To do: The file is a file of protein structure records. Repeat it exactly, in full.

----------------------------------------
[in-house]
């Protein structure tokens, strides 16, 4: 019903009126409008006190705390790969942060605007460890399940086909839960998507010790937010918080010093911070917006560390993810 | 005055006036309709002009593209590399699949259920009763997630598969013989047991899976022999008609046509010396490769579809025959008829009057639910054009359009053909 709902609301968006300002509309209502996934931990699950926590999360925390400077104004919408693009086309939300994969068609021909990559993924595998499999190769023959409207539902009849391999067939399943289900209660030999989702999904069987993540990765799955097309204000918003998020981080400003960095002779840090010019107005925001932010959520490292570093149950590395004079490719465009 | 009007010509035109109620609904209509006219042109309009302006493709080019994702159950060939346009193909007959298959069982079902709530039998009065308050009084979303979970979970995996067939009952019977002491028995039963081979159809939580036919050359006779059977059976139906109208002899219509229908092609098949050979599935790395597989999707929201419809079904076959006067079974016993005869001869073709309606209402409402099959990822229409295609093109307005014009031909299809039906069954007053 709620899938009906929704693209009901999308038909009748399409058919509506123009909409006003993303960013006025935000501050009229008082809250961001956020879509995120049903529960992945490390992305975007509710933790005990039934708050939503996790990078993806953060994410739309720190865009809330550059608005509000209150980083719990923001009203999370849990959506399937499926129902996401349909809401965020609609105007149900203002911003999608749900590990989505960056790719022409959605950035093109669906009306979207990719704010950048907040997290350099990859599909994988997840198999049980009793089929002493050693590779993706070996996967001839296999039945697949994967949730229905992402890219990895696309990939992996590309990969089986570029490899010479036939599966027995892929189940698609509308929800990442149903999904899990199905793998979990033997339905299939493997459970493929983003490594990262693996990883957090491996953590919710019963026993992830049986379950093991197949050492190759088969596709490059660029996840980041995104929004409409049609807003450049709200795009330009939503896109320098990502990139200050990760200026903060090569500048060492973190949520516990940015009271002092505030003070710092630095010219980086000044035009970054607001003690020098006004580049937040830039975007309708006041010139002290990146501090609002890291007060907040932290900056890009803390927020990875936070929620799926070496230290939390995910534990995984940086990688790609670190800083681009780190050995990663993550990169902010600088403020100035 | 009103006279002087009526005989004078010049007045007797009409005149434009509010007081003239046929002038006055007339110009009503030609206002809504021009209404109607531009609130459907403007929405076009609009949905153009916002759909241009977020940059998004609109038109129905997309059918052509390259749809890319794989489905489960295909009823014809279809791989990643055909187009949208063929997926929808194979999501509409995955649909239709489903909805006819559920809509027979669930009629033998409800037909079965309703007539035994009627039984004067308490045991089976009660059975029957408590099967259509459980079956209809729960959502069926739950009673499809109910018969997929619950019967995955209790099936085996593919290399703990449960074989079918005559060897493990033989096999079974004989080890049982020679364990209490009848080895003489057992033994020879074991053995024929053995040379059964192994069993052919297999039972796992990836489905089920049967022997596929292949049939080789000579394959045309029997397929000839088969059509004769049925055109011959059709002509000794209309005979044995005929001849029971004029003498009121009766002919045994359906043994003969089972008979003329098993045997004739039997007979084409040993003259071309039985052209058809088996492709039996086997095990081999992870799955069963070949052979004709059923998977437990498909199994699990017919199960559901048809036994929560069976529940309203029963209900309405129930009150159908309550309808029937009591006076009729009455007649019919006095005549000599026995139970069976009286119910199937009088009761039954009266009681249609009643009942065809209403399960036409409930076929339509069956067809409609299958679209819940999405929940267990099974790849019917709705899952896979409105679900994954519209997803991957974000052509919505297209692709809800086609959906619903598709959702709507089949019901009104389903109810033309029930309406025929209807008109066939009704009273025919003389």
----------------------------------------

[in-house]
């Protein structure tokens, strides 16, 4: 019903009126409008006190705390790969942060605007460890399940086909839960998507010790937010918080010093911070917006560390993810 | 005055006036309709002009593209590399699949259920009763997630598969013989047991899976022999008609046509010396490769579809025959008829009057639910054009359009053909 709902609301968006300002509309209502996934931990699950926590999360925390400077104004919408693009086309939300994969068609021909990559993924595998499999190769023959409207539902009849391999067939399943289900209660030999989702999904069987993540990765799955097309204000918003998020981080400003960095002779840090010019107005925001932010959520490292570093149950590395004079490719465009 | 009007010509035109109620609904209509006219042109309009302006493709080019994702159950060939346009193909007959298959069982079902709530039998009065308050009084979303979970979970995996067939009952019977002491028995039963081979159809939580036919050359006779059977059976139906109208002899219509229908092609098949050979599935790395597989999707929201419809079904076959006067079974016993005869001869073709309606209402409402099959990822229409295609093109307005014009031909299809039906069954007053 709620899938009906929704693209009901999308038909009748399409058919509506123009909409006003993303960013006025935000501050009229008082809250961001956020879509995120049903529960992945490390992305975007509710933790005990039934708050939503996790990078993806953060994410739309720190865009809330550059608005509000209150980083719990923001009203999370849990959506399937499926129902996401349909809401965020609609105007149900203002911003999608749900590990989505960056790719022409959605950035093109669906009306979207990719704010950048907040997290350099990859599909994988997840198999049980009793089929002493050693590779993706070996996967001839296999039945697949994967949730229905992402890219990895696309990939992996590309990969089986570029490899010479036939599966027995892929189940698609509308929800990442149903999904899990199905793998979990033997339905299939493997459970493929983003490594990262693996990883957090491996953590919710019963026993992830049986379950093991197949050492190759088969596709490059660029996840980041995104929004409409049609807003450049709200795009330009939503896109320098990502990139200050990760200026903060090569500048060492973190949520516990940015009271002092505030003070710092630095010219980086000044035009970054607001003690020098006004580049937040830039975007309708006041010139002290990146501090609002890291007060907040932290900056890009803390927020990875936070929620799926070496230290939390995910534990995984940086990688790609670190800083681009780190050995990663993550990169902010600088403020100035 | 009103006279002087009526005989004078010049007045007797009409005149434009509010007081003239046929002038006055007339110009009503030609206002809504021009209404109607531009609130459907403007929405076009609009949905153009916002759909241009977020940059998004609109038109129905997309059918052509390259749809890319794989489905489960295909009823014809279809791989990643055909187009949208063929997926929808194979999501509409995955649909239709489903909805006819559920809509027979669930009629033998409800037909079965309703007539035994009627039984004067308490045991089976009660059975029957408590099967259509459980079956209809729960959502069926739950009673499809109910018969997929619950019967995955209790099936085996593919290399703990449960074989079918005559060897493990033989096999079974004989080890049982020679364990209490009848080895003489057992033994020879074991053995024929053995040379059964192994069993052919297999039972796992990836489905089920049967022997596929292949049939080789000579394959045309029997397929000839088969059509004769049925055109011959059709002509000794209309005979044995005929001849029971004029003498009121009766002919045994359906043994003969089972008979003329098993045997004739039997007979084409040993003259071309039985052209058809088996492709039996086997095990081999992870799955069963070949052979004709059923998977437990498909199994699990017919199960559901048809036994929560069976529940309203029963209900309405129930009150159908309550309808029937009591006076009729009455007649019919006095005549000599026995139970069976009286119910199937009088009761039954009266009681249609009643009942065809209403399960036409409930076929339509069956067809409609299958679209819940999405929940267990099974790849019917709705899952896979409105679900994954519209997803991957974000052509919505297209692709809800086609959906619903598709959702709507089949019901009104389903109810033309029930309406025929209807008109066939009704009273025919003389």